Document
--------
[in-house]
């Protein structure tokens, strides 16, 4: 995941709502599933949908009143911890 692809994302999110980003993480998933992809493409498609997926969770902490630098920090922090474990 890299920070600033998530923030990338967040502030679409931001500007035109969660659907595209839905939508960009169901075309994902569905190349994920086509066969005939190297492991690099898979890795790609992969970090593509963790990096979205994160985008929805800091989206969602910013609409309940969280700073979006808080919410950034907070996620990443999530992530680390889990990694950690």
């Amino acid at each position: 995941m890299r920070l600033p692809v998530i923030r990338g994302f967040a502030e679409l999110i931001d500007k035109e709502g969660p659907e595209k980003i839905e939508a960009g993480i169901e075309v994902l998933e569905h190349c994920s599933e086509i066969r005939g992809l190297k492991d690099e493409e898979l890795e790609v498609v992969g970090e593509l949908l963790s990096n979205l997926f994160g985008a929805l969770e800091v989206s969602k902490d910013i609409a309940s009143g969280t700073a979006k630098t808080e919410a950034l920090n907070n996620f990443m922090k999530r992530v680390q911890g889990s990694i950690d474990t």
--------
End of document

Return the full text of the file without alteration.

[in-house]
């Protein structure tokens, strides 16, 4: 995941709502599933949908009143911890 692809994302999110980003993480998933992809493409498609997926969770902490630098920090922090474990 890299920070600033998530923030990338967040502030679409931001500007035109969660659907595209839905939508960009169901075309994902569905190349994920086509066969005939190297492991690099898979890795790609992969970090593509963790990096979205994160985008929805800091989206969602910013609409309940969280700073979006808080919410950034907070996620990443999530992530680390889990990694950690």
């Amino acid at each position: 995941m890299r920070l600033p692809v998530i923030r990338g994302f967040a502030e679409l999110i931001d500007k035109e709502g969660p659907e595209k980003i839905e939508a960009g993480i169901e075309v994902l998933e569905h190349c994920s599933e086509i066969r005939g992809l190297k492991d690099e493409e898979l890795e790609v498609v992969g970090e593509l949908l963790s990096n979205l997926f994160g985008a929805l969770e800091v989206s969602k902490d910013i609409a309940s009143g969280t700073a979006k630098t808080e919410a950034l920090n907070n996620f990443m922090k999530r992530v680390q911890g889990s990694i950690d474990t």